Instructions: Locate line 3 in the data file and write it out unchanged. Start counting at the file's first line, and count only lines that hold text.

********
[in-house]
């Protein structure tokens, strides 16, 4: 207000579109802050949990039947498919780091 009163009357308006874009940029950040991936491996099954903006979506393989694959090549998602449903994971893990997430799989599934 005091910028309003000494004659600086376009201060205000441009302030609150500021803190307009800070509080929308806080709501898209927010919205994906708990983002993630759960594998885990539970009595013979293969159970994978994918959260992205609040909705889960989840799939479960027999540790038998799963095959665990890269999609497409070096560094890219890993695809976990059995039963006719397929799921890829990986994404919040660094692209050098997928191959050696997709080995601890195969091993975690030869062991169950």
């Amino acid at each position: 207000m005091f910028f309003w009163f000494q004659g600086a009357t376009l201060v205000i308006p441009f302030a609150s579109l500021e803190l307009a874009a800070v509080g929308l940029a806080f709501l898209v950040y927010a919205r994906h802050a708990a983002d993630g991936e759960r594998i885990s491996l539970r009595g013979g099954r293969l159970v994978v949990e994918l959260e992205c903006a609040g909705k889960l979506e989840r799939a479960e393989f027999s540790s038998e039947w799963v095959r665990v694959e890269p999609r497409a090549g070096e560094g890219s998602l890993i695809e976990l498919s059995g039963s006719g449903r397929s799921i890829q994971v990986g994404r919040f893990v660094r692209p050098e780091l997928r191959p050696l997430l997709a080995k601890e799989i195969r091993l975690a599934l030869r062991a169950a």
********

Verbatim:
């Amino acid at each position: 207000m005091f910028f309003w009163f000494q004659g600086a009357t376009l201060v205000i308006p441009f302030a609150s579109l500021e803190l307009a874009a800070v509080g929308l940029a806080f709501l898209v950040y927010a919205r994906h802050a708990a983002d993630g991936e759960r594998i885990s491996l539970r009595g013979g099954r293969l159970v994978v949990e994918l959260e992205c903006a609040g909705k889960l979506e989840r799939a479960e393989f027999s540790s038998e039947w799963v095959r665990v694959e890269p999609r497409a090549g070096e560094g890219s998602l890993i695809e976990l498919s059995g039963s006719g449903r397929s799921i890829q994971v990986g994404r919040f893990v660094r692209p050098e780091l997928r191959p050696l997430l997709a080995k601890e799989i195969r091993l975690a599934l030869r062991a169950a």